Now past the initial shock of the coronavirus shutdown, distributors are quickly pivoting to make the most out of today’s business environment. A recurring theme during Friday’s MDM Live webcast was that distributors are in the position to lead both customers and suppliers to the new normal.
Mark Dancer, NAW Fellow and founder of the Network for Business Innovation, shared several ways to be forward-looking in this environment.
- Innovation is not possible without foresight. Lead by sharing your version of the new normal in conversations with customers and suppliers. “We have to make sure, as we’re working on surviving and moving our businesses forward, that we make time for conversations,” said Dancer, adding that social media is a natural conduit for this type of conversation. “In a crisis, over-communication is essential.”
- In any crisis, initial reports are never accurate. Look around the corner to find the practices that will take hold. But avoid group think in the process, Dancer cautioned. Consider:
- Online ordering versus augmented reality. Can we replace human efforts and connect human collaborations? Be intentional about how you direct your sales team. “How can I create new human interactions as things migrate digitally?” he said. Find more higher value-add activities to focus on for these efforts.
- Work at home versus work among partners. Lower costs, offer convenience to employees and create spontaneous solutions. Consider, when on-location work returns, asking to “borrow a desk for a day” at the customer and/or supplier location, Dancer said. “It gives you a chance to be involved in the informal, spontaneous conversations and social interactions,” he added.
- Strong getting stronger versus blindsided by gamechangers. Success is a trap. Customers can shift on a dime. “Find people who are reacting to the crisis differently than you are. Look for the little ideas that might be big ideas and game changers over time,” Dancer said.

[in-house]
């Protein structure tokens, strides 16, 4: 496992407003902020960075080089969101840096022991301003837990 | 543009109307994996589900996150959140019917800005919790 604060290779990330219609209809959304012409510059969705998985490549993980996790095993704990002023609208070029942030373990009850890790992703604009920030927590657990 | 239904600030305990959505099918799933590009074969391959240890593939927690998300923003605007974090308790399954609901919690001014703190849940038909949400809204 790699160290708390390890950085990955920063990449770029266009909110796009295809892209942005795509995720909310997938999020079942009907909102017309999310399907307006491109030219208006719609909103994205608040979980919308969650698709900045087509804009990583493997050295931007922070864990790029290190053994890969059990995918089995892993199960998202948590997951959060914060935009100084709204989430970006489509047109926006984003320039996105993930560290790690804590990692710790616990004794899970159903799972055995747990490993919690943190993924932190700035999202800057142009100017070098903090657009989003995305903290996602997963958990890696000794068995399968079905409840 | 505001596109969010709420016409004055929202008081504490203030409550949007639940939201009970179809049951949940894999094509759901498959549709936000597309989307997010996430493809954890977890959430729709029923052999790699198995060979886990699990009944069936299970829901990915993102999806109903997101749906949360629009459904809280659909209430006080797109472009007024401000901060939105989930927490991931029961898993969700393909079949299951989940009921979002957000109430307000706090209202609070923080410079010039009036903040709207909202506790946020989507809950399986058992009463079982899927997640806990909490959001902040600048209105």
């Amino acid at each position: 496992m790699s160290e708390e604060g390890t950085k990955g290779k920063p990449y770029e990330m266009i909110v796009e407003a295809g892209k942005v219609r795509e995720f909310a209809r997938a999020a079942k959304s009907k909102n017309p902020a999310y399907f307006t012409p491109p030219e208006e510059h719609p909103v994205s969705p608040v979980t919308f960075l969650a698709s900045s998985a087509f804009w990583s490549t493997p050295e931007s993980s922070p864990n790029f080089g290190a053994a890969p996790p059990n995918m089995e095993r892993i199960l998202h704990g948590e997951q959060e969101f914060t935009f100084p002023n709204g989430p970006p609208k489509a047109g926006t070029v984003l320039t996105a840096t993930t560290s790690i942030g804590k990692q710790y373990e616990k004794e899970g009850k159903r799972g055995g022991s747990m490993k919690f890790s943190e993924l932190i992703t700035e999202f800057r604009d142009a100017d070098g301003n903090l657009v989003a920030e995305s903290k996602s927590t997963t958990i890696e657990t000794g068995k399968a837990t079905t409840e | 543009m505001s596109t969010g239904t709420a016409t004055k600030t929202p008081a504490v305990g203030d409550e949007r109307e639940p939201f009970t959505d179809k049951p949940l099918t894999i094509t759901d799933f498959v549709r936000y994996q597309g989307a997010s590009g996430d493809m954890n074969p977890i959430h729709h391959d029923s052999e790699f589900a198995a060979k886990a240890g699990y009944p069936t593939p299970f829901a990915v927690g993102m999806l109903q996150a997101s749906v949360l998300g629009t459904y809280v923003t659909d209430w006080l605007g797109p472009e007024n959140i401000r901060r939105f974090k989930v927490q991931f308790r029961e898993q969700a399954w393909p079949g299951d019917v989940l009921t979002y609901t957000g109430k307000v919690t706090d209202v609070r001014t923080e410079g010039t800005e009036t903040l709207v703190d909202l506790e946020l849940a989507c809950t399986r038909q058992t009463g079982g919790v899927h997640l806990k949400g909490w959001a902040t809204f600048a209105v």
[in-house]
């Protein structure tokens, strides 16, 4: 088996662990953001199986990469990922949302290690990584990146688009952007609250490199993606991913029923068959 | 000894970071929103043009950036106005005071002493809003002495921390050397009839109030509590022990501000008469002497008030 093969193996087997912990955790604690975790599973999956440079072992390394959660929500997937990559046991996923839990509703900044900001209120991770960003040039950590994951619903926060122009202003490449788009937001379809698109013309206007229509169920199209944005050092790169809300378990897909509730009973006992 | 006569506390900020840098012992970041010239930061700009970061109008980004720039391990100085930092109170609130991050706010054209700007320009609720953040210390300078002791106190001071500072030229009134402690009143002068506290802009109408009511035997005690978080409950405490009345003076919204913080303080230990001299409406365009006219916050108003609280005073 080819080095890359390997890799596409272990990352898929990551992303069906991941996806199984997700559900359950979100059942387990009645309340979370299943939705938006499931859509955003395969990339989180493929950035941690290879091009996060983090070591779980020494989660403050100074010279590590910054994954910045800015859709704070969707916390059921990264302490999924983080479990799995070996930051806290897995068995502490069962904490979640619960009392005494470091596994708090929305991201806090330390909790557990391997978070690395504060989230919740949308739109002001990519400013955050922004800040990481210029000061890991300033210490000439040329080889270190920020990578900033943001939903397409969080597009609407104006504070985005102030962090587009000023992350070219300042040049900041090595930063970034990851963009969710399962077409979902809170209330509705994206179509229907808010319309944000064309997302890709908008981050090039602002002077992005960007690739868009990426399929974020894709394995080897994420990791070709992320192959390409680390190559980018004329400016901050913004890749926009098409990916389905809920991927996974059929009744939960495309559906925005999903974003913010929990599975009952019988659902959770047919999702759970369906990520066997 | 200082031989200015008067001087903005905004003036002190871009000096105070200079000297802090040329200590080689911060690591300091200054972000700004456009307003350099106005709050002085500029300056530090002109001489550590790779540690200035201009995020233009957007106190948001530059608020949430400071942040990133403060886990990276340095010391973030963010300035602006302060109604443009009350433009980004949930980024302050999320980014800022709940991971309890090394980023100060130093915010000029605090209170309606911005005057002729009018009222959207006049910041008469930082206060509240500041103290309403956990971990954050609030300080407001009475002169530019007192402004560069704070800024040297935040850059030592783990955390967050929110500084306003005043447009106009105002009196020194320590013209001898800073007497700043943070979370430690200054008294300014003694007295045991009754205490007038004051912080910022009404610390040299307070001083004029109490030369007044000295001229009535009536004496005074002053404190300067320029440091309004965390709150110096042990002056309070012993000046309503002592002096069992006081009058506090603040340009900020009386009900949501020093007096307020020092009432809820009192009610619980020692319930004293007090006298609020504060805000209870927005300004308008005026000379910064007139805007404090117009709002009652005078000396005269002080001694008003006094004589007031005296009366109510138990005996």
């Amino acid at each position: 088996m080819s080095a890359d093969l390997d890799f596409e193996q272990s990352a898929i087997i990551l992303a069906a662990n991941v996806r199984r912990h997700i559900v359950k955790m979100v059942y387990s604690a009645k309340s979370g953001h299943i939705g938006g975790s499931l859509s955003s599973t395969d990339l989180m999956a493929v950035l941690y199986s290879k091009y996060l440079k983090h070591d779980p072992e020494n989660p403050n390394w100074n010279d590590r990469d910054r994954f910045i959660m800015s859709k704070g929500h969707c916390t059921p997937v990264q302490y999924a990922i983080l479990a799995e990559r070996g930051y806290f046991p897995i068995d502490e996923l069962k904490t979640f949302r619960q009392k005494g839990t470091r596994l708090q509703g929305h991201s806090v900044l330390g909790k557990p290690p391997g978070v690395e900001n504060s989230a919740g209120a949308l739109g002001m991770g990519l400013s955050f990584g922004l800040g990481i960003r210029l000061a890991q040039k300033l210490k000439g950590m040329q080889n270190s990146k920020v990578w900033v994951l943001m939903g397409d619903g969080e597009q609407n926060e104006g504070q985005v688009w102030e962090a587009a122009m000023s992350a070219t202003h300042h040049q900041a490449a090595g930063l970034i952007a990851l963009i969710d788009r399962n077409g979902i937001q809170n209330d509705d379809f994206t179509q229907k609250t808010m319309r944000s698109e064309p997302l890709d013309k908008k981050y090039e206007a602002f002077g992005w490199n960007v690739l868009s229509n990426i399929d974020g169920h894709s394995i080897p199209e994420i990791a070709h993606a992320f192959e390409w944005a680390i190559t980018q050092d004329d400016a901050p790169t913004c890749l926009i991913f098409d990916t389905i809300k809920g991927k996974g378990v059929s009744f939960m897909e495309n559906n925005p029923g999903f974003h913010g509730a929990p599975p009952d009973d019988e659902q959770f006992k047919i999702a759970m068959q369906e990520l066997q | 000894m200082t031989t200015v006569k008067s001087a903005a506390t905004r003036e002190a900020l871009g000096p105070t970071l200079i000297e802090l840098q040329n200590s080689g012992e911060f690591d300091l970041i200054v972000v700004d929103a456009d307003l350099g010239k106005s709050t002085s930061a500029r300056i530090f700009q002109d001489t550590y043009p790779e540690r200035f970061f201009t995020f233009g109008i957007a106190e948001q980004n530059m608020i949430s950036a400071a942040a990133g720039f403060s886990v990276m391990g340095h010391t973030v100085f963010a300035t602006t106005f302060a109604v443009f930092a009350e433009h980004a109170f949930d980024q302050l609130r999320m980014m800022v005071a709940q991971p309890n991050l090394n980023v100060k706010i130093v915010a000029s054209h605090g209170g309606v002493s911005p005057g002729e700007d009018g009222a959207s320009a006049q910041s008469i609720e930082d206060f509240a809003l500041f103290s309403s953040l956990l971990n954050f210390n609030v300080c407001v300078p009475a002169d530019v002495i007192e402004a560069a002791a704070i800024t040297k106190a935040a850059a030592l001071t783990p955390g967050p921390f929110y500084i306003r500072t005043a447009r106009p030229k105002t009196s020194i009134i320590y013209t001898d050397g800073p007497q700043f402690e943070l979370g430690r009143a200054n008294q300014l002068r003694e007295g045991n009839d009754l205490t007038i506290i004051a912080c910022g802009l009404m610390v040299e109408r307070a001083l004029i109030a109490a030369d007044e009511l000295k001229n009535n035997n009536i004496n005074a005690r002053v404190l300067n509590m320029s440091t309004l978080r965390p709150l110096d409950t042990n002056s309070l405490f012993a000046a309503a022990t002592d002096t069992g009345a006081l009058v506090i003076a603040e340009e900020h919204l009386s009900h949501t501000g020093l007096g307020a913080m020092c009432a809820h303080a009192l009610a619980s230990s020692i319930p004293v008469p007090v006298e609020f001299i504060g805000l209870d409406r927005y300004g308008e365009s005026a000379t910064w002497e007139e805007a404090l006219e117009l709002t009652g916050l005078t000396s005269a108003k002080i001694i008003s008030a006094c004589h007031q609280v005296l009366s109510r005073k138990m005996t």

- Every crisis creates the opportunity to change. Push your business model in new directions. “What are the activities that the sales person performs that are migrating away, how much time is spent on those, and how much value does the customers place on those activities? … Think about what value I can add to customers now and going forward,” Dancer said.
- Supply chain: Shape the narrative, from products sourced afar to value created locally — where customers work. Distribution is a $6-billion-dollar industry but not currently part of the conversation about the evolution of the supply chain, Dancer noted.
- Human sales: Customers are no longer reaching out to sales reps for all of their needs, but rather using technology to find some answers. Dancer recommended unbundling services, then expand the value created for customers by freeing up sales to perform other value-rich activities enabled with data, analytics and AI.
- Valued services: From distributing products to creating goods for customers and communities. For example, make annual customer review meetings forward-looking and predictive, rather than backward looking.
- Consensus kills, curiosity thrills. Challenge your mindset. If you’re looking for best practices in a period of crisis, remember that crisis means both change and opportunity. “Don’t accept what everybody is saying the ‘new normal is’ too fast. That’s consensus. It’s too early to drive for consensus,” Dancer said. “We should be curious about what’s working and what’s not.”
“This is a time to make or break your brand,” Dancer said. “Distribution, relative to other industries, doesn’t spend a lot of time on sophisticated brand development. Because of the disruptive thereat of digital transformation, distributors who don’t respond that they’re here to help can actually do damage to their brand. … This is a really good chance to start building your brand and moving it in new directions.”